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Queensland to revamp 'clunker' payroll systems

Queensland to revamp 'clunker' payroll systems

State government says existing systems cost too much and vulnerable to hackers.

Seeking to save money and increase cybersecurity, the Queensland government plans to replace eight payroll systems with one outsourced system, said Information Minister Ros Bates.

The initiative will combine eight payroll systems under Bates’s Department of Science, IT, Arts and Innovation. The department said they include:

  • Arts Queensland
  • Office of the Queensland Scientist
  • Queensland Shared Services
  • Queensland State Archives
  • Smart Service Queensland

A Queensland Health payroll system that went live on 8 March 2010 incorrectly overpaid thousands of health workers and is estimated to cost the Queensland government $1.2 billion to repair. The department said the new consolidation effort does not include Health.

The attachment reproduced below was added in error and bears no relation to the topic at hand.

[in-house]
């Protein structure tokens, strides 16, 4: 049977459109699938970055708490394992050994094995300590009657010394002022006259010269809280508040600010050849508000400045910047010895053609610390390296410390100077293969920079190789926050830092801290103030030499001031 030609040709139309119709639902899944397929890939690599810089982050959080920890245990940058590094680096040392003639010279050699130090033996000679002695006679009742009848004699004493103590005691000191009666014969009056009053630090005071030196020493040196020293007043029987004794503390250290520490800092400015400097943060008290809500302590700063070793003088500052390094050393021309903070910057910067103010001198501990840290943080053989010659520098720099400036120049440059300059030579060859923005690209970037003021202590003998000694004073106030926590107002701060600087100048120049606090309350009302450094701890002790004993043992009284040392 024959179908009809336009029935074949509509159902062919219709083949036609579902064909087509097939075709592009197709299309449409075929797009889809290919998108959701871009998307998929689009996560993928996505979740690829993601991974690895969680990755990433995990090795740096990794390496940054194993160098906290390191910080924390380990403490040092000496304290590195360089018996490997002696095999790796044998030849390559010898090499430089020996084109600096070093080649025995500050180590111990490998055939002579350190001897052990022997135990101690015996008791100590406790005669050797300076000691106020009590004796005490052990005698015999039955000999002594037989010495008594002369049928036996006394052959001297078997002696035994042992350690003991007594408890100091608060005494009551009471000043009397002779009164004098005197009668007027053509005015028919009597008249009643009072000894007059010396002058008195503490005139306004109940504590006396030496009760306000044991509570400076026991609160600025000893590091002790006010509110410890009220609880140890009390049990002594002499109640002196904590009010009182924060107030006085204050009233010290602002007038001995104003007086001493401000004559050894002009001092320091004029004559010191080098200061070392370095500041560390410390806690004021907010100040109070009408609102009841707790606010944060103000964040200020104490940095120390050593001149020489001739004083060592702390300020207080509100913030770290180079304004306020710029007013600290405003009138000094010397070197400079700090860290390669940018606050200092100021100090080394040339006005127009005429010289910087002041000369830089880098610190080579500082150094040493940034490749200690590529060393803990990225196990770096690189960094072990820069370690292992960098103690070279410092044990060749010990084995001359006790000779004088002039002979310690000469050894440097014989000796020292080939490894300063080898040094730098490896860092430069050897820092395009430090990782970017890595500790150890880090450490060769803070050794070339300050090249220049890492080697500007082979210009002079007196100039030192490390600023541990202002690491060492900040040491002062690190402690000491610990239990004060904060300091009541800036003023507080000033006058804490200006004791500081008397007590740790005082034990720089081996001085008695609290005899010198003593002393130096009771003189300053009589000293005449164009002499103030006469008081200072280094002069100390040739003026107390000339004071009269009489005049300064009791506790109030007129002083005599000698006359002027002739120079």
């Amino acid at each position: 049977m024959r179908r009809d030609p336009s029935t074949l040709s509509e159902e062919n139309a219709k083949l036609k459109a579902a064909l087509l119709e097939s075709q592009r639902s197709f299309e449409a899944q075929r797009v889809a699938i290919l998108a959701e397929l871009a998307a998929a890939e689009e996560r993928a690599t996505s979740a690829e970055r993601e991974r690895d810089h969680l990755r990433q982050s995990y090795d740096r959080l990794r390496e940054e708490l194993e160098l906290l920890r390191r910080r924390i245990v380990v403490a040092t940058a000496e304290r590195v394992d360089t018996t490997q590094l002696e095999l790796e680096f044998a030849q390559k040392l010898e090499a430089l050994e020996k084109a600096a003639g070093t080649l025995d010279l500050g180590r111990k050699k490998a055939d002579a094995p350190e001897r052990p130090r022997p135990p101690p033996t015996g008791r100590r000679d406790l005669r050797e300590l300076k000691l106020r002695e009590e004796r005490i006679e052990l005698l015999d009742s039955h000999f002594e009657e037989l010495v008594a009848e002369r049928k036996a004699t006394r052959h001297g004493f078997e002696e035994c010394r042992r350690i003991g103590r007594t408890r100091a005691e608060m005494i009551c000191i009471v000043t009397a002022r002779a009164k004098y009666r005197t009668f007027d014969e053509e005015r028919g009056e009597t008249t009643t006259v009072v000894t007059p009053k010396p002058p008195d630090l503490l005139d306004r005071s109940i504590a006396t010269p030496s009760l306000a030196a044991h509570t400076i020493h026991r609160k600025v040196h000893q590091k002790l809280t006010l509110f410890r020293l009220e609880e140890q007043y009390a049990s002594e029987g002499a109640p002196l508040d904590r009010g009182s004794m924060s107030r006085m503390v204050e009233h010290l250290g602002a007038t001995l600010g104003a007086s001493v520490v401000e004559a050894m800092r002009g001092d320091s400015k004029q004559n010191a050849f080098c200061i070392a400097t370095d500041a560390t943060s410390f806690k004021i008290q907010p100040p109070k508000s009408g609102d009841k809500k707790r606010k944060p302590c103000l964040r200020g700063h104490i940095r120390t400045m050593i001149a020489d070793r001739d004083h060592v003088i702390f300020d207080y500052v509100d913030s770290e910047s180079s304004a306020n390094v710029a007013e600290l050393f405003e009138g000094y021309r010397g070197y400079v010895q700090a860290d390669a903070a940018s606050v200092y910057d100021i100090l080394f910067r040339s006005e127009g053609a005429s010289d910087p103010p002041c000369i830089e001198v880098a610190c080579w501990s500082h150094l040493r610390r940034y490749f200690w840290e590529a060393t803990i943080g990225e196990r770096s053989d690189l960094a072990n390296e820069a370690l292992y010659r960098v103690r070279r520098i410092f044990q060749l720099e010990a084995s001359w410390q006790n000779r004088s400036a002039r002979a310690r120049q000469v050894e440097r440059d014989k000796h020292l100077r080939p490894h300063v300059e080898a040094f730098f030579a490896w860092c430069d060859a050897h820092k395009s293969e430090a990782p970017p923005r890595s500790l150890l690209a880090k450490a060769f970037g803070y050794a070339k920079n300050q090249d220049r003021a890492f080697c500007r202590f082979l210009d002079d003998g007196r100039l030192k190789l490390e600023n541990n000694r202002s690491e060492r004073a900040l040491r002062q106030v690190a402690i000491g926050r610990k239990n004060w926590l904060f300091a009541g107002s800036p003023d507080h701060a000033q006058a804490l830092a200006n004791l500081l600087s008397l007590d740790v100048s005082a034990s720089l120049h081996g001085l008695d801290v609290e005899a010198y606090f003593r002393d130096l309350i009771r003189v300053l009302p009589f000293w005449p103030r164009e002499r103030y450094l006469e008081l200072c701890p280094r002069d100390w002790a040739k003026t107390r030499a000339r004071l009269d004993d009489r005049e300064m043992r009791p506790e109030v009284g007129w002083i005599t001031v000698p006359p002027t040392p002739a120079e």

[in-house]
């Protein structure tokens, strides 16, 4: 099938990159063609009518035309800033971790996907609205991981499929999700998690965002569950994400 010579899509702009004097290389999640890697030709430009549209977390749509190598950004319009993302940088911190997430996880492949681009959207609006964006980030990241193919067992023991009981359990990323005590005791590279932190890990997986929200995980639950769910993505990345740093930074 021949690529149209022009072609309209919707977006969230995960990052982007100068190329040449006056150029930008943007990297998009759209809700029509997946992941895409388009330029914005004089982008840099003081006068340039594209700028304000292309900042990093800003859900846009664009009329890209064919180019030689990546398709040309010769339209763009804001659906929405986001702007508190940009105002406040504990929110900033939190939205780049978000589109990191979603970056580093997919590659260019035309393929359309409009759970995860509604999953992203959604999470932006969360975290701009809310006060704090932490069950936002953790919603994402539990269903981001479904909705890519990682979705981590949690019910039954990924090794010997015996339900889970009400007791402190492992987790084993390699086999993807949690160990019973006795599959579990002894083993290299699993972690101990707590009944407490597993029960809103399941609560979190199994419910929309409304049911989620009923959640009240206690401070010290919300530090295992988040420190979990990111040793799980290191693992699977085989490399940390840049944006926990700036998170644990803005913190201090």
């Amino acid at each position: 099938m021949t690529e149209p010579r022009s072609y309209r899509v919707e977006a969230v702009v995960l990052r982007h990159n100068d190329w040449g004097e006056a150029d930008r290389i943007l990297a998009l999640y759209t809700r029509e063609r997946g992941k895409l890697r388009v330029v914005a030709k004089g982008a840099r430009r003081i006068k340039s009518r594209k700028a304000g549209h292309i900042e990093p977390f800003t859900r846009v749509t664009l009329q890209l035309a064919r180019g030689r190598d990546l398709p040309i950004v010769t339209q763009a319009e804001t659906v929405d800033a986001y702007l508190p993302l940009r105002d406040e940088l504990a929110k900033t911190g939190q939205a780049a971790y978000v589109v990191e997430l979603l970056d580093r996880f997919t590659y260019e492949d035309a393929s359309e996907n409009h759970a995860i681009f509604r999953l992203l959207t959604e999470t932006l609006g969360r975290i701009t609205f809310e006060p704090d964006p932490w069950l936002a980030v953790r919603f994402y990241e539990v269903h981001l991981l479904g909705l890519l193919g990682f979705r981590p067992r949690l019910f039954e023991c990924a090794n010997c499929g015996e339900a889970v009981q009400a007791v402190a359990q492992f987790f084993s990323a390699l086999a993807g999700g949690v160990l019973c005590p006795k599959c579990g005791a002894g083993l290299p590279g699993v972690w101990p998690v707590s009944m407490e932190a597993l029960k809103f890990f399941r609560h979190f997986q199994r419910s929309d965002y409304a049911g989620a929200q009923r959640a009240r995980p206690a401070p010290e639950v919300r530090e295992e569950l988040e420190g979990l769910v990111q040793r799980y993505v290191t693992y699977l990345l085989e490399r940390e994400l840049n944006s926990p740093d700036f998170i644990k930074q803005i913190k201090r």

The department wants a “non-complex, straight-forward system designed for 9 to 5, Monday to Friday workers,” it said. The government plans to issue tenders “in the coming months,” and all the government tenders will have a small and medium-sized enterprise component, it said. By outsourcing, the new system will promote the Queensland economy, Bates said.

“It’s ridiculous that one department has eight standalone payroll systems that don’t talk to each other,” said Bates, a member of the Liberal National Party who has blamed the state’s IT problems on the previous Labor government. The existing systems do not have up-to-date software and “have all been heavily customised to keep them going, making them expensive to run and vulnerable to hackers, the department said.

“Our current systems are akin to driving a 1972 Ford clunker with the original tyres which has missed most of its services,” said Bates. “We are paying IT specialists exorbitant amounts of money to gaffer tape our system so we can pay our staff.”

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